Your cover letter’s primary role is to encourage interest in you from a recruitment agency or employer; but does not replace your resume.
The cover letter should be a document that briefly indicates your suitability to the advertised position and encourage the reader to refer to your résumé for additional detailed information.
The worst way to get the reader’s attention is to spell his/her name incorrectly. A salutation that inaccurately reflects the readers gender is also not good. If you are responding to an advertisement that contains a contact name, use the name correctly. If in doubt, phone the company. Receptionists are a great source of information.
Be cautious when using “form letters” for your cover letter. Correctly addressing a letter to “Mr. John Smith” is undermined if your letter also starts “Dear Sir/Madam” or refers to a job advertised by another company.
Don’t try to oversell yourself in the arrogant style sometimes suggested by “self-help” books. Just because overselling helped the author sell their book, does not automatically mean that overselling will have the same effect on your resume. Most Australian employers value quiet confidence and honesty.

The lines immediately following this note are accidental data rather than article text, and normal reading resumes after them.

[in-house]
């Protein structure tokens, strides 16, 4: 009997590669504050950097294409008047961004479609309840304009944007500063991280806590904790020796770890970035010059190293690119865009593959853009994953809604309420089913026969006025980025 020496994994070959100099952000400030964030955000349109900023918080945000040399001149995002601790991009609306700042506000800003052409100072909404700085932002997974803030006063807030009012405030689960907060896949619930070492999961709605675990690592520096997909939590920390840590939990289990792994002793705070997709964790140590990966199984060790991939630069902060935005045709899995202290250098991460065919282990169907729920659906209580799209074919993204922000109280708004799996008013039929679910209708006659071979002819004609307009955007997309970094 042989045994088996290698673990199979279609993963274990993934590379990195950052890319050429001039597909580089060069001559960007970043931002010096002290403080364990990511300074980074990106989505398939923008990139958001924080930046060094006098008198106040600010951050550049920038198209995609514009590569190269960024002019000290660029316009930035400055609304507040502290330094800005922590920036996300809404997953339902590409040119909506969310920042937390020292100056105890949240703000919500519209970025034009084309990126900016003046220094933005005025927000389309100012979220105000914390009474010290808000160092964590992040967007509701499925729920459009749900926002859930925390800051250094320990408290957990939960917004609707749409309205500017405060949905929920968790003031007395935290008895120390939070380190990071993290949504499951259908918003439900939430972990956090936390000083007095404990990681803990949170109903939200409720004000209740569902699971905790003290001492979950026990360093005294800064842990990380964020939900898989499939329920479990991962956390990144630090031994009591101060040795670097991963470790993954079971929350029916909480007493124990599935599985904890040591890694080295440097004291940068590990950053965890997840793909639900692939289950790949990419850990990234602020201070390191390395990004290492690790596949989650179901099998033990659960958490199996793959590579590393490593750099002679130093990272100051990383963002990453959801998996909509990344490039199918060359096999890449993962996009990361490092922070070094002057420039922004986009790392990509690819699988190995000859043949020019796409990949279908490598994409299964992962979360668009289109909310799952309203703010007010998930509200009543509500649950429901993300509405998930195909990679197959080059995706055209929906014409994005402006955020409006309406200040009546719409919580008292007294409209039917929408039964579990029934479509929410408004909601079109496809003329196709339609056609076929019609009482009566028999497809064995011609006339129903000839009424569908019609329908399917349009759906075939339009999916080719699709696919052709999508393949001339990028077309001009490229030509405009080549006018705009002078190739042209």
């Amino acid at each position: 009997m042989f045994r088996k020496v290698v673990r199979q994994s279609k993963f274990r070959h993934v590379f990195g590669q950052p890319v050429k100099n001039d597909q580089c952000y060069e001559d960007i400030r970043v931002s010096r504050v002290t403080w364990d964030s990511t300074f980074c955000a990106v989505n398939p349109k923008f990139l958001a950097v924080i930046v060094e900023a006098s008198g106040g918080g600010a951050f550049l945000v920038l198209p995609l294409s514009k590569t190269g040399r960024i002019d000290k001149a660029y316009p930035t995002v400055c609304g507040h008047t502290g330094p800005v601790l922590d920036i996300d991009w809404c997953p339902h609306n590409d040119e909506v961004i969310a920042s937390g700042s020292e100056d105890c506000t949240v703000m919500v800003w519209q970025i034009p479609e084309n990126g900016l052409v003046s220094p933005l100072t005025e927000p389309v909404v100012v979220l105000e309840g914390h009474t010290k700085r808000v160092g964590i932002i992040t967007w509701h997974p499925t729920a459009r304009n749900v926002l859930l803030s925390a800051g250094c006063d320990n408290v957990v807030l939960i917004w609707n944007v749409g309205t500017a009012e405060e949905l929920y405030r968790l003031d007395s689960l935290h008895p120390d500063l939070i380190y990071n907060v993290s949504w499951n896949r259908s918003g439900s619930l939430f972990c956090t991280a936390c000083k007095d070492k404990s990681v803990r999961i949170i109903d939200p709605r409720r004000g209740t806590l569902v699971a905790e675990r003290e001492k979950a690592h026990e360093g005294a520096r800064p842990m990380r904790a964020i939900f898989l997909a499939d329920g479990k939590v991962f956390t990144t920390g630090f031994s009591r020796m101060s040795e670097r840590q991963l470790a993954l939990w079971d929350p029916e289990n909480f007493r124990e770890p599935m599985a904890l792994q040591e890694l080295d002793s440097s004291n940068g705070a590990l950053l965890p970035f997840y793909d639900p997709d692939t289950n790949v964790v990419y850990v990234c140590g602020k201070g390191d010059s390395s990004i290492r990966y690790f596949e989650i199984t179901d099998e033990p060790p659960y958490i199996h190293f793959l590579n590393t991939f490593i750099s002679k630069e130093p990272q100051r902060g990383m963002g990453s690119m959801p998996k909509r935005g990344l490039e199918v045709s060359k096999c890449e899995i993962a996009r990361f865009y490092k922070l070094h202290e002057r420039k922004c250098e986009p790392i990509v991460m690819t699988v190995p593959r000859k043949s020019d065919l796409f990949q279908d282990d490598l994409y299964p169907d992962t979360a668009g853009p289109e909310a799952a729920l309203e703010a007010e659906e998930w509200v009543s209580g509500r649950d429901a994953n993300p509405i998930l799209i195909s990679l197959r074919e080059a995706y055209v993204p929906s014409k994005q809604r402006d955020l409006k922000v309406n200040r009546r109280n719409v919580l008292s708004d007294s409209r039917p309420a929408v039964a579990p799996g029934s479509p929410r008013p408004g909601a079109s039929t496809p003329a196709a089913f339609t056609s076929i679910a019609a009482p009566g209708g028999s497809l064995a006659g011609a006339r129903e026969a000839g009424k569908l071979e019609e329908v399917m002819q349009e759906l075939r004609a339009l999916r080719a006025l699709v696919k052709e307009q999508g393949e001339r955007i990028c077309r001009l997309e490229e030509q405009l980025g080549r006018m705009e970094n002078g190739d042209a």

State why you think you are suited to the position that you are applying for. Highlight specific relevant experience but do not over do specific experiences. The detail should be on your resume.
Make sure you include your current contact details in your cover letter. This sounds obvious but does not always happen!
Finally, do not get discouraged. You can not please everyone and at the end of the day, your resume will be assessed by a human being who has individual likes and dislikes that you can not possibly predict.